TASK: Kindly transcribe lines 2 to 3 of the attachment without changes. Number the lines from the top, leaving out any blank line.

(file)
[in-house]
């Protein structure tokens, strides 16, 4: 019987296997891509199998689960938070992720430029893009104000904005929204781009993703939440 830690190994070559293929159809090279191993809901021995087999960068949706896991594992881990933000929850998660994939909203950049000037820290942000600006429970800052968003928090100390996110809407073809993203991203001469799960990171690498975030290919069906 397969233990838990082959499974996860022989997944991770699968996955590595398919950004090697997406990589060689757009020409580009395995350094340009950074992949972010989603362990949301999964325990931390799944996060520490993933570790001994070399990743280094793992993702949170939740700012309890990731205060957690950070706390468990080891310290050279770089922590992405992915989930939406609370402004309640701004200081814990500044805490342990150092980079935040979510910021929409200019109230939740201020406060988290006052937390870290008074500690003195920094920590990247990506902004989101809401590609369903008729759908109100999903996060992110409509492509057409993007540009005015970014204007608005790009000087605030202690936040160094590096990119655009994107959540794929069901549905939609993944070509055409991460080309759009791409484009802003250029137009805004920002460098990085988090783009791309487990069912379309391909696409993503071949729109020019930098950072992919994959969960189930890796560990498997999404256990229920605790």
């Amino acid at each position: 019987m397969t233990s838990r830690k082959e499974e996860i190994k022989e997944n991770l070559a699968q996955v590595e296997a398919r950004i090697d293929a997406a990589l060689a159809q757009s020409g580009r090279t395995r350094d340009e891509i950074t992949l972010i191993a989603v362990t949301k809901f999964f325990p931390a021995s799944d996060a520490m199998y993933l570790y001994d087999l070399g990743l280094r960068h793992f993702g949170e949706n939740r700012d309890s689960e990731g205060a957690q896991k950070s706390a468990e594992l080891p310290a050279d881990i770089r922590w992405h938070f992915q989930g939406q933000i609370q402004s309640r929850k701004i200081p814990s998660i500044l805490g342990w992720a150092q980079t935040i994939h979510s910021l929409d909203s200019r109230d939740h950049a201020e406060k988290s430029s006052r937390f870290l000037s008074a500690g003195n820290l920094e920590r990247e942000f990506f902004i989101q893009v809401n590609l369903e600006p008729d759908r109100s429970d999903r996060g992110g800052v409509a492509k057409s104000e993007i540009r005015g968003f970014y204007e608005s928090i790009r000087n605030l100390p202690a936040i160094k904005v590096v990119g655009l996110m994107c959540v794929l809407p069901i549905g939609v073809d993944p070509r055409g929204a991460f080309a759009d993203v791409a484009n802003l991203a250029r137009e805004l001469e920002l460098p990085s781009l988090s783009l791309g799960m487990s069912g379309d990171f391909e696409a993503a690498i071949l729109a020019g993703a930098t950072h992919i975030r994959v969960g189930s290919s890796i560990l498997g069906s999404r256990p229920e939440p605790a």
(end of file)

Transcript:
């Protein structure tokens, strides 16, 4: 019987296997891509199998689960938070992720430029893009104000904005929204781009993703939440 830690190994070559293929159809090279191993809901021995087999960068949706896991594992881990933000929850998660994939909203950049000037820290942000600006429970800052968003928090100390996110809407073809993203991203001469799960990171690498975030290919069906 397969233990838990082959499974996860022989997944991770699968996955590595398919950004090697997406990589060689757009020409580009395995350094340009950074992949972010989603362990949301999964325990931390799944996060520490993933570790001994070399990743280094793992993702949170939740700012309890990731205060957690950070706390468990080891310290050279770089922590992405992915989930939406609370402004309640701004200081814990500044805490342990150092980079935040979510910021929409200019109230939740201020406060988290006052937390870290008074500690003195920094920590990247990506902004989101809401590609369903008729759908109100999903996060992110409509492509057409993007540009005015970014204007608005790009000087605030202690936040160094590096990119655009994107959540794929069901549905939609993944070509055409991460080309759009791409484009802003250029137009805004920002460098990085988090783009791309487990069912379309391909696409993503071949729109020019930098950072992919994959969960189930890796560990498997999404256990229920605790």
């Amino acid at each position: 019987m397969t233990s838990r830690k082959e499974e996860i190994k022989e997944n991770l070559a699968q996955v590595e296997a398919r950004i090697d293929a997406a990589l060689a159809q757009s020409g580009r090279t395995r350094d340009e891509i950074t992949l972010i191993a989603v362990t949301k809901f999964f325990p931390a021995s799944d996060a520490m199998y993933l570790y001994d087999l070399g990743l280094r960068h793992f993702g949170e949706n939740r700012d309890s689960e990731g205060a957690q896991k950070s706390a468990e594992l080891p310290a050279d881990i770089r922590w992405h938070f992915q989930g939406q933000i609370q402004s309640r929850k701004i200081p814990s998660i500044l805490g342990w992720a150092q980079t935040i994939h979510s910021l929409d909203s200019r109230d939740h950049a201020e406060k988290s430029s006052r937390f870290l000037s008074a500690g003195n820290l920094e920590r990247e942000f990506f902004i989101q893009v809401n590609l369903e600006p008729d759908r109100s429970d999903r996060g992110g800052v409509a492509k057409s104000e993007i540009r005015g968003f970014y204007e608005s928090i790009r000087n605030l100390p202690a936040i160094k904005v590096v990119g655009l996110m994107c959540v794929l809407p069901i549905g939609v073809d993944p070509r055409g929204a991460f080309a759009d993203v791409a484009n802003l991203a250029r137009e805004l001469e920002l460098p990085s781009l988090s783009l791309g799960m487990s069912g379309d990171f391909e696409a993503a690498i071949l729109a020019g993703a930098t950072h992919i975030r994959v969960g189930s290919s890796i560990l498997g069906s999404r256990p229920e939440p605790a």